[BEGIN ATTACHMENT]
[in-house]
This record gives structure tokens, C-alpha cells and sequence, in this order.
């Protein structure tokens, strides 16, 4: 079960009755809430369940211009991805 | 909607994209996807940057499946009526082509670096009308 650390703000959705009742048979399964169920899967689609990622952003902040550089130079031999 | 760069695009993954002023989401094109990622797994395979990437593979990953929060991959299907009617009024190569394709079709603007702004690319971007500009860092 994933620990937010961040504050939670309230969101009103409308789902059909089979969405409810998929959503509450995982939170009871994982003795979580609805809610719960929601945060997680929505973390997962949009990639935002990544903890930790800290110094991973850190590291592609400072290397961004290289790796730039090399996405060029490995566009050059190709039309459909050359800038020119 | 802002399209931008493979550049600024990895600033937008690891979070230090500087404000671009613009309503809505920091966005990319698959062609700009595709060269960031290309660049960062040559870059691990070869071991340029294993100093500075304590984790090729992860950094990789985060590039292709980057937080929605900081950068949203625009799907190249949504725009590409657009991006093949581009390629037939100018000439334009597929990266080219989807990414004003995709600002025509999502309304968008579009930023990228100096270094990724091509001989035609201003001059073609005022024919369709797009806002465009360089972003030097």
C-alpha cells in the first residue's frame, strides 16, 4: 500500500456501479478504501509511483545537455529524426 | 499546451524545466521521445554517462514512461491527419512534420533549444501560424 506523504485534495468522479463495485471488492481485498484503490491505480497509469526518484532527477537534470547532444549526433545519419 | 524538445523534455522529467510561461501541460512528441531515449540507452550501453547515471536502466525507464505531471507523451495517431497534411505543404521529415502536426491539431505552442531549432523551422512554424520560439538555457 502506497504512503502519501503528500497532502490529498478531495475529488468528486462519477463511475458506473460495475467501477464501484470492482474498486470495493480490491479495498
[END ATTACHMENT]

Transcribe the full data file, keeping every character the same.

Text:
[in-house]
This record gives structure tokens, C-alpha cells and sequence, in this order.
């Protein structure tokens, strides 16, 4: 079960009755809430369940211009991805 | 909607994209996807940057499946009526082509670096009308 650390703000959705009742048979399964169920899967689609990622952003902040550089130079031999 | 760069695009993954002023989401094109990622797994395979990437593979990953929060991959299907009617009024190569394709079709603007702004690319971007500009860092 994933620990937010961040504050939670309230969101009103409308789902059909089979969405409810998929959503509450995982939170009871994982003795979580609805809610719960929601945060997680929505973390997962949009990639935002990544903890930790800290110094991973850190590291592609400072290397961004290289790796730039090399996405060029490995566009050059190709039309459909050359800038020119 | 802002399209931008493979550049600024990895600033937008690891979070230090500087404000671009613009309503809505920091966005990319698959062609700009595709060269960031290309660049960062040559870059691990070869071991340029294993100093500075304590984790090729992860950094990789985060590039292709980057937080929605900081950068949203625009799907190249949504725009590409657009991006093949581009390629037939100018000439334009597929990266080219989807990414004003995709600002025509999502309304968008579009930023990228100096270094990724091509001989035609201003001059073609005022024919369709797009806002465009360089972003030097």
C-alpha cells in the first residue's frame, strides 16, 4: 500500500456501479478504501509511483545537455529524426 | 499546451524545466521521445554517462514512461491527419512534420533549444501560424 506523504485534495468522479463495485471488492481485498484503490491505480497509469526518484532527477537534470547532444549526433545519419 | 524538445523534455522529467510561461501541460512528441531515449540507452550501453547515471536502466525507464505531471507523451495517431497534411505543404521529415502536426491539431505552442531549432523551422512554424520560439538555457 502506497504512503502519501503528500497532502490529498478531495475529488468528486462519477463511475458506473460495475467501477464501484470492482474498486470495493480490491479495498